Recollections of a Victorian Police Officer by Sup John Sadleir
On August 22nd, 1852 , the Great Britain sailed from Holyhead on her maiden voyage to Australia , Captain Barnard Mathews being in command. The fine ship looked none the worse for her experiences on the shoals of Dundrum Bay ! Captain Mathews was said to have been more a maritime engineer than a sailor, but of the truth of this I am not competent to speak. He was somewhat irritable and not at all times pleasant towards his passengers, of whom there were several hundreds—two of his officers, however, Leech and Grey, made up for any deficiency in their commander. Grey (as everyone knows) succeeded Captain Mathews and remained in command of the fine old ship until his mysterious disappearance at sea many years later.
The voyage to Australia of so large a vessel, and one so dependent on her steaming power, was somewhat of an experiment, so the owners had sent forward supplies of coal to St Helena and to the Cape, with instructions if the Great Britain did not put in at either port by certain fixed dates, the coal might then be disposed of to any vessel requiring it—a capital arrangement, no doubt, but it did not work. We had passed the latitude of St Helena several days, and had run into a steady S E gale against which the ship could make little or no headway, when it was reported that she had not sufficient coal to take her to the Cape . It was said by some nautical experts amongst the passengers that no good sailor, knowing the prevailing winds in these southern latitudes, would have ventured so close in to the African coast as Matthews did. There was no alternative but to put the ship about and make for St Helena . We reached the island several days after the appointed time, to find that every ton of coal had been sold. This meant a detention of more than a week, in the endeavour to collect wood for fuel in an island on which scarcely a tree was to be seen. Having filled up with such small wood as could be collected we sailed for the Cape , there to find a like disappointment, for the coal supply sent forward had also been disposed of to the Bull Dog and others of H M vessels which had returned thither from the Siege of Lagos. The naval officers, according to their wont, did the generous thing and gave up sufficient supply to take us to Australia . It was told after, with what truth I cannot say, that when the Great Britain returned to Liverpool , several hundred tons of coal were discovered in the hold of which no one knew anything.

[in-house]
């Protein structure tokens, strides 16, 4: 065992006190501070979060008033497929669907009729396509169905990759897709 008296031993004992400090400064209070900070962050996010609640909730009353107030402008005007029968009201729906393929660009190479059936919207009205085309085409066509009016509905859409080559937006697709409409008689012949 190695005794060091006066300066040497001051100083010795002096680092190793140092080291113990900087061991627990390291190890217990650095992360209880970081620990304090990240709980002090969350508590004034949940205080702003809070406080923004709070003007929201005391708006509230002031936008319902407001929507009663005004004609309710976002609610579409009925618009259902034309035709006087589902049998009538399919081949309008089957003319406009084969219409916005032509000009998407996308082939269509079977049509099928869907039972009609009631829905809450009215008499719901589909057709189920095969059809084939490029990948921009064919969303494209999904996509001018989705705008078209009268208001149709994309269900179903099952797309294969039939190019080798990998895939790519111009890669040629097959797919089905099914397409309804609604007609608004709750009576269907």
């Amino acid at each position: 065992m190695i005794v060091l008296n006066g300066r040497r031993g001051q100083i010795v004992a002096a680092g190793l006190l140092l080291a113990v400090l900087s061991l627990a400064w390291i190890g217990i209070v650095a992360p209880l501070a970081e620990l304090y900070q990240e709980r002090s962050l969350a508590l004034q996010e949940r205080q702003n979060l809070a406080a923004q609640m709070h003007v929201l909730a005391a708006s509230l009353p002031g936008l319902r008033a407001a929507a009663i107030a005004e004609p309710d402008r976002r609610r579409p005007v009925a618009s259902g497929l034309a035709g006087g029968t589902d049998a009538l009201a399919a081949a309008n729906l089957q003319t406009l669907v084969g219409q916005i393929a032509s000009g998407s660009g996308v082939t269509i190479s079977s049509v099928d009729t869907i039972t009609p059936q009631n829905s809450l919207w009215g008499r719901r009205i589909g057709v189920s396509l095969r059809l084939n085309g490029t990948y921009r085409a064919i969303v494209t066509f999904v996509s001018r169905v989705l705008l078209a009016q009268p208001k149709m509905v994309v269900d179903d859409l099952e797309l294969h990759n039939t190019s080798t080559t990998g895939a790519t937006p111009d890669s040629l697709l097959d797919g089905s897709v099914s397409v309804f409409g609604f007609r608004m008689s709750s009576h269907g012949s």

In making the Cape we had overrun the entrance to Table Bay during the night by a few miles. Here again another circumstance occurred that seemed to reflect on our Captain’s seamanship. We were assured by residents of the place that the ship had passed dangerously near the reef on which the Birkenhead , laden with troops, had met with disaster shortly before.
The detention at St Helena and the Cape represented a fortnight’s loss of time. The passengers soon tired of the dullness, and limited resources of the former, for after seeing the great Napoleon’s grave, and Longwood, where he ended his remarkable career, there was little else of interest. Some attempts were made to cultivate acquaintance with the officers of the St Helena Regiment, but these were soon abandoned at the instigation, I think, of some prudish people on board our ship, for these gallant fellows, and their wives too for that matter, had a somewhat shady reputation as regards the proprieties of social and domestic life.
Capetown, we found somewhat more interesting. The chief interest, however, lay outside the town itself, which was a good deal behind even those times; for example, lucifer matches had not yet superseded flint and steel and tinder. For lovers of horse-flesh the supply was excellent. Stallions only were used; and to a visitor of the old country, where such animals are commonly so vicious that they cannot be used in the company of their kind, it was a new experience to see them harnessed together, and perfectly docile. They seemed to be nearly thoroughbred and were splendid stayers, for they appeared fresh after being ridden or driven fifty miles or more over very heavy roads. My last ride to Simonstown and back brought me an experience that I had not expected to meet with outside my native country.
Mr Reginald Bright, who was also a passenger, and I were returning from a fifty mile ride on horseback, on horses as fresh as when they started. The night was just settling down when my companion’s horse, startled by something, galloped ahead. As I followed three niggers closed in upon me, one of them striking at me with a heavy stick. The blow, I suppose, was intended for my head, but it caught me on the thigh instead. It was a stinging blow, and the pain that followed it was so severe I could scarcely keep my seat as my horse sprang forward, taking me out of reach of further assault.
This document gives you the text of the book as written by Sup Sadleir about the KellyGang and related matters. The text has been retyped from a microfiche copy of the original. We have taken care to reproduce this document but areas of the original text may been damaged. We also apologise for any typographical errors. This document is subject to copyright.